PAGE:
UK breakdown coverGet a quote
– buy online
Arrange cover over the phone
Call us on 0800 085 2721
We can help – call us now
0800 88 77 66
2012 petrol sales down 3.9%, diesel up 1.6%, fuel duty receipts down 0.8%
A three-quarters-of-a-penny increase since the New Year indicates that petrol prices in the UK are on the rise again after three and a half months of gradual falls, the latest AA Fuel Price Report reveals.
At the end of the month, the Office of Fair Trading reports back on its call for information on UK fuel pricing – not soon enough for a Berkshire town that called for a boycott of its forecourts. It had become the latest to suffer a £2.50-a-tank postcode lottery surcharge for supermarket petrol.
Mid-January petrol prices across the UK are marginally up on a month ago, now averaging 132.71p a litre compared to mid-December’s 132.32p. Through the Christmas period and first week of January, the petrol price grounded at 132.0p a litre before a 2p-a-litre rise in wholesale costs began to lift it again.
Diesel is marginally cheaper than a month ago, having fallen by a third of a penny in the third week of December. Throughout Christmas and early January, it rooted itself to around 140p a litre and now averages 140.32p a litre, compared to 140.38p in mid December.
Arguably, despite diesel prices returning to where they were a month ago, its users are worse off. A litre of diesel has been on average 8p a litre more expensive than petrol, echoing last winter’s 8.6p differential. As the summer’s price difference was 5p a litre, the owner of a new diesel car is losing 20% of the savings advantage over a new petrol car. This is partly due to the fuel industry not passing on wholesale price reductions.
Through December into January, the fuel industry failed to pass on fully a 2p fall in diesel wholesale costs - with VAT, worth 2.5p at the pump. Between late November and early December, the cost of diesel to retailers fell from around 53p a litre to below 51p, but the average pump price only fell from 141.5p to 140p a litre. Since the start of the new year, a weaker pound against the dollar, the currency used for trading oil and fuel, is putting upward pressure on pump prices.
Newbury, with around 30,000 residents, became the latest small town to be paying 5p a litre more for supermarket petrol compared to a neighbouring town (Reading). A district councillor called for drivers to boycott the town’s fuel stations. Newbury joins a list that includes New Ollerton in Nottinghamshire, Aylesbury in Buckinghamshire and Dover in Kent. Last March, Aylesbury councillors protested to supermarkets about the £2.50-a-tank local surcharge.
Oil price speculation started early with Commerzbank forecasting a rise to $120 a barrel. The US government’s Energy Information Administration forecasted $105 this year and $99 in 2014.
The Government’s mid-term review offered to extend the 5p fuel duty rebate for island communities to remote areas on the mainland. The original implementation in March 2012 was chaotic as surging fuel prices swamped the saving. The UK’s lack of transparent wholesale prices makes it impossible for consumers to see if they are getting the full benefit.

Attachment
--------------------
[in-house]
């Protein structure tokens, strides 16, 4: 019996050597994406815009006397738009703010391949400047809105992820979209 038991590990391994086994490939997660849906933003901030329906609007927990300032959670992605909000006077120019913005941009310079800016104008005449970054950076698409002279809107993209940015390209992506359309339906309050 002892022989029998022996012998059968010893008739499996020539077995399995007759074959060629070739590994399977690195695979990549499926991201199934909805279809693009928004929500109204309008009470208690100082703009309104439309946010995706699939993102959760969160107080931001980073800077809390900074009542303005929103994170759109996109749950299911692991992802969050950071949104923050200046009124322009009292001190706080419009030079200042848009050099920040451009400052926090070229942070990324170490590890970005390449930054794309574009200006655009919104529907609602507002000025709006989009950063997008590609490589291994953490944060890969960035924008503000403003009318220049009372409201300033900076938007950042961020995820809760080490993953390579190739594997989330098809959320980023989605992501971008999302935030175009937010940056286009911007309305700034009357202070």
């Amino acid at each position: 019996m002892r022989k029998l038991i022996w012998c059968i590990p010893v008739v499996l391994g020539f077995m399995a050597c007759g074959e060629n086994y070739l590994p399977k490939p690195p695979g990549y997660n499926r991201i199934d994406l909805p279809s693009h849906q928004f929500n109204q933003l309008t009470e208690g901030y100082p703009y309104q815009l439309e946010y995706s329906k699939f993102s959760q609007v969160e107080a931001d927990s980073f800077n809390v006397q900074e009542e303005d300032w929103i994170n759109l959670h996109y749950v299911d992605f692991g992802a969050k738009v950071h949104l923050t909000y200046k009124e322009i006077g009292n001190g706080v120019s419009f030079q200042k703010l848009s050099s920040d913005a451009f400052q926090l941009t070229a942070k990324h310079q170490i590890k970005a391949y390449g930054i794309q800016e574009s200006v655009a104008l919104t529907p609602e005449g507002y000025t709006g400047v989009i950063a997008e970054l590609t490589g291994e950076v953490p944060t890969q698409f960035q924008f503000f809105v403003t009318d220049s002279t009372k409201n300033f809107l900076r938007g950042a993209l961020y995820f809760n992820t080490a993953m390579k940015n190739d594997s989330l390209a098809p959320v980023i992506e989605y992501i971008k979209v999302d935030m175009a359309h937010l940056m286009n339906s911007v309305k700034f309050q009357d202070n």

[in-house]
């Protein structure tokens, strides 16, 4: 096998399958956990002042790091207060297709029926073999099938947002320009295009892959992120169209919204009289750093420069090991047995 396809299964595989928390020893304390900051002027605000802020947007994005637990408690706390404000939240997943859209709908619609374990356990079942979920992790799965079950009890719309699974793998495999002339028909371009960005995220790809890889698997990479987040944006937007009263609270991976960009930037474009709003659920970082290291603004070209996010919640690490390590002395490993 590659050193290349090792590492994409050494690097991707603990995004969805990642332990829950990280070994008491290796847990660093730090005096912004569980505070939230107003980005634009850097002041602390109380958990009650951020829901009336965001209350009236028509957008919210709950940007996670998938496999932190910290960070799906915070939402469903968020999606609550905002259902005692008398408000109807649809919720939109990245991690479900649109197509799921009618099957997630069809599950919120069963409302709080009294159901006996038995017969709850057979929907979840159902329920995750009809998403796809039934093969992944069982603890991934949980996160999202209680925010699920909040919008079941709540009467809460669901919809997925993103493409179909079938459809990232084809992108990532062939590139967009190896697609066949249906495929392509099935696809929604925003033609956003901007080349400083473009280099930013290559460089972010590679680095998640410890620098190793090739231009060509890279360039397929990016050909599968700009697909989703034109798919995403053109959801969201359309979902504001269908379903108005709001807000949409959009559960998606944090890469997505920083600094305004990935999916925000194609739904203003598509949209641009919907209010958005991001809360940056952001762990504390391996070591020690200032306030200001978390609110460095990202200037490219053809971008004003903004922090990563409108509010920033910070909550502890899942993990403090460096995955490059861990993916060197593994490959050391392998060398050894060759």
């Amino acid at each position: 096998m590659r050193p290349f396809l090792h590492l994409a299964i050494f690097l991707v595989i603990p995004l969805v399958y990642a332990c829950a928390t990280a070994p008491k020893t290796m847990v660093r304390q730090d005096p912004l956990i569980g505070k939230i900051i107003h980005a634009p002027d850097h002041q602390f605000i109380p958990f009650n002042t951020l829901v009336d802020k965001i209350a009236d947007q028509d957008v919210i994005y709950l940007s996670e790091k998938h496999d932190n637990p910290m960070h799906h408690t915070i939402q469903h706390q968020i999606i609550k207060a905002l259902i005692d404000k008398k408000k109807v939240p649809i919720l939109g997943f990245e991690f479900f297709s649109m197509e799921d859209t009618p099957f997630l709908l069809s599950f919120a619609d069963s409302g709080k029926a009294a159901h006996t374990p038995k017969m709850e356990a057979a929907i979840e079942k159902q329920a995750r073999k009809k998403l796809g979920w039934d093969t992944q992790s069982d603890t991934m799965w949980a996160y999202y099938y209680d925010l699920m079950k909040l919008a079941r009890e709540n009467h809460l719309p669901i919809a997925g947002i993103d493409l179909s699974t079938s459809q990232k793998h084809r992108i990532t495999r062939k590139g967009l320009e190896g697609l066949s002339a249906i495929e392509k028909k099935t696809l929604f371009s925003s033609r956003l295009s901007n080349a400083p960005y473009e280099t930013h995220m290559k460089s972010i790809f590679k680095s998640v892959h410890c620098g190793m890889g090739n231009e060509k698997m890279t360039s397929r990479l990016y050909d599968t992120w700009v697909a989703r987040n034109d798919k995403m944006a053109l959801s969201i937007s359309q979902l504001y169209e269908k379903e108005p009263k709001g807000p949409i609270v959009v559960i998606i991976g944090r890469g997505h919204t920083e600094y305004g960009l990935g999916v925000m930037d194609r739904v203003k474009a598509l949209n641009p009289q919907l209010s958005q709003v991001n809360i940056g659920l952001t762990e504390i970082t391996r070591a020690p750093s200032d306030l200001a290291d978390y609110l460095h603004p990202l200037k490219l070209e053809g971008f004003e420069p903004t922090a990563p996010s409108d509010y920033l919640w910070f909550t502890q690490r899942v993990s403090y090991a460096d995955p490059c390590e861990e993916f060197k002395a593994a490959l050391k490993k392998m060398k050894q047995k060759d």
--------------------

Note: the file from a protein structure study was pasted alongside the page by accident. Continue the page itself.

OFGEM has started a consultation on removing electricity price caps for charging electric cars. Intended to encourage more public recharging points, the question is whether price will become as vexing an issue as the cost of petrol and diesel.
HM Revenue and Customs figures, released on Tuesday, show the impact of high prices on petrol sales in 2012, although slightly better diesel sales limited the damage on the Government’s fuel duty receipts last year:
Fuel duty receipts:
The Office of Fair Trading decides soon whether to launch an investigation into fuel prices, hopefully tackling the fuel industry’s treatment of drivers, consumers and businesses
Edmund King, AA president
“Another new year, another new round of pump price rises after the industry failed to pass on fully wholesale price savings. The Office of Fair Trading decides soon whether to launch an investigation into fuel prices, hopefully tackling the fuel industry’s treatment of drivers, consumers and businesses,” says Edmund King, the AA’s president.
“The insight we are now getting on wholesale price movements rams home the need for this information to be out in the public domain immediately. Wholesale petrol prices turned upward in the first week of January, average pump prices six days later. If falls in wholesale were reflected as quickly, no-one would mind – but they’re not.
“Newbury’s addition to the growing list of towns paying a 5p-a-litre surcharge for petrol is a deeply worrying trend – every 1000 cars filling up with 50 litres takes £2,500 away from other retailers. Online activity and hikes in car parking charges are not the only threats to high street survival.”
Regional prices show the transition from falling to rising prices, with average petrol prices unchanged in Wales but up 0.7p a litre in the West Midlands and East Anglia. Yorkshire and Humberside remains the cheapest area in the UK for petrol at 132.1p a litre, with Northern Ireland the dearest at 133.6p.
Average diesel prices show little change month on month, apart from Scotland where average prices are down 0.7p a litre. The cheapest region for diesel is Yorkshire and Humberside at 139.7p a litre and Northern Ireland at 141.0p.